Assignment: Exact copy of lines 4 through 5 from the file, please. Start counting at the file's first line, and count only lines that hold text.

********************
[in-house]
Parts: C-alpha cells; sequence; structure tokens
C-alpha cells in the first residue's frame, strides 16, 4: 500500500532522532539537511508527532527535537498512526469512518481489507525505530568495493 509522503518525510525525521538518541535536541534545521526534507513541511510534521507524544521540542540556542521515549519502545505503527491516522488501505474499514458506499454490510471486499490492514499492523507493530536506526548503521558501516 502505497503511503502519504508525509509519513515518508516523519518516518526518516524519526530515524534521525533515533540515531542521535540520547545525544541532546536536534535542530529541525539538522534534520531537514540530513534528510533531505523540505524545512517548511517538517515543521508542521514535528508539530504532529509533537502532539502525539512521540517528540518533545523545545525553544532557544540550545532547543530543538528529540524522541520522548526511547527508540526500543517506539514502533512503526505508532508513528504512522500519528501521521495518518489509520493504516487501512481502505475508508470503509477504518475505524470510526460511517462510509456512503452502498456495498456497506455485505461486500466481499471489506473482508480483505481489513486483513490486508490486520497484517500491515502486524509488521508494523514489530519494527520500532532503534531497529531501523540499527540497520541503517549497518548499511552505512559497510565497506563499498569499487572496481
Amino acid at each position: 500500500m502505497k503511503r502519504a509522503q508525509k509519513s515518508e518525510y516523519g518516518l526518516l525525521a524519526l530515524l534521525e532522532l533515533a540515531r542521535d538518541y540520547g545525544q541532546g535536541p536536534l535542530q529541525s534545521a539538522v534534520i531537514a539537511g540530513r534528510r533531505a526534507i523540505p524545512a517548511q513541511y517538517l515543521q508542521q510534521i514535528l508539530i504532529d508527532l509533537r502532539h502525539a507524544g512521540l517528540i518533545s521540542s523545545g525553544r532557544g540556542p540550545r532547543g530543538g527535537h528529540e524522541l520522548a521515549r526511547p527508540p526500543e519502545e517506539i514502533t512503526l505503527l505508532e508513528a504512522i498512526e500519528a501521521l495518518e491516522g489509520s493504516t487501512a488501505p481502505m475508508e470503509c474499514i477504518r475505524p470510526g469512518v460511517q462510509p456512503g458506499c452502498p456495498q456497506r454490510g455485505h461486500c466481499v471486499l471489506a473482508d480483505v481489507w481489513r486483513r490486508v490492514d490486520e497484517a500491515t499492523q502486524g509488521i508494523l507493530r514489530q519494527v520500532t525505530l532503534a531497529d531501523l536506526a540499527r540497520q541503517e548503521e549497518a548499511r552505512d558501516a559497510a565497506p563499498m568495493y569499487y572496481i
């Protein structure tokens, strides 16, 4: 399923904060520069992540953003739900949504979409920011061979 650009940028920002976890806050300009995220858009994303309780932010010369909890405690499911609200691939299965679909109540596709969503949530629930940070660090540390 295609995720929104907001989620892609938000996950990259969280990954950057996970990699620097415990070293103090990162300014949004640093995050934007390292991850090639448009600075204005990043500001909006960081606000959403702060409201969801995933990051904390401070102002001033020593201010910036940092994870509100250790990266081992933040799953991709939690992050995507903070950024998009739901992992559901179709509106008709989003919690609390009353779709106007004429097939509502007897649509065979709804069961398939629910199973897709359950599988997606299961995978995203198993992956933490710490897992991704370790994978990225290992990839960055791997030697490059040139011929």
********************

Amino acid at each position: 500500500m502505497k503511503r502519504a509522503q508525509k509519513s515518508e518525510y516523519g518516518l526518516l525525521a524519526l530515524l534521525e532522532l533515533a540515531r542521535d538518541y540520547g545525544q541532546g535536541p536536534l535542530q529541525s534545521a539538522v534534520i531537514a539537511g540530513r534528510r533531505a526534507i523540505p524545512a517548511q513541511y517538517l515543521q508542521q510534521i514535528l508539530i504532529d508527532l509533537r502532539h502525539a507524544g512521540l517528540i518533545s521540542s523545545g525553544r532557544g540556542p540550545r532547543g530543538g527535537h528529540e524522541l520522548a521515549r526511547p527508540p526500543e519502545e517506539i514502533t512503526l505503527l505508532e508513528a504512522i498512526e500519528a501521521l495518518e491516522g489509520s493504516t487501512a488501505p481502505m475508508e470503509c474499514i477504518r475505524p470510526g469512518v460511517q462510509p456512503g458506499c452502498p456495498q456497506r454490510g455485505h461486500c466481499v471486499l471489506a473482508d480483505v481489507w481489513r486483513r490486508v490492514d490486520e497484517a500491515t499492523q502486524g509488521i508494523l507493530r514489530q519494527v520500532t525505530l532503534a531497529d531501523l536506526a540499527r540497520q541503517e548503521e549497518a548499511r552505512d558501516a559497510a565497506p563499498m568495493y569499487y572496481i
């Protein structure tokens, strides 16, 4: 399923904060520069992540953003739900949504979409920011061979 650009940028920002976890806050300009995220858009994303309780932010010369909890405690499911609200691939299965679909109540596709969503949530629930940070660090540390 295609995720929104907001989620892609938000996950990259969280990954950057996970990699620097415990070293103090990162300014949004640093995050934007390292991850090639448009600075204005990043500001909006960081606000959403702060409201969801995933990051904390401070102002001033020593201010910036940092994870509100250790990266081992933040799953991709939690992050995507903070950024998009739901992992559901179709509106008709989003919690609390009353779709106007004429097939509502007897649509065979709804069961398939629910199973897709359950599988997606299961995978995203198993992956933490710490897992991704370790994978990225290992990839960055791997030697490059040139011929």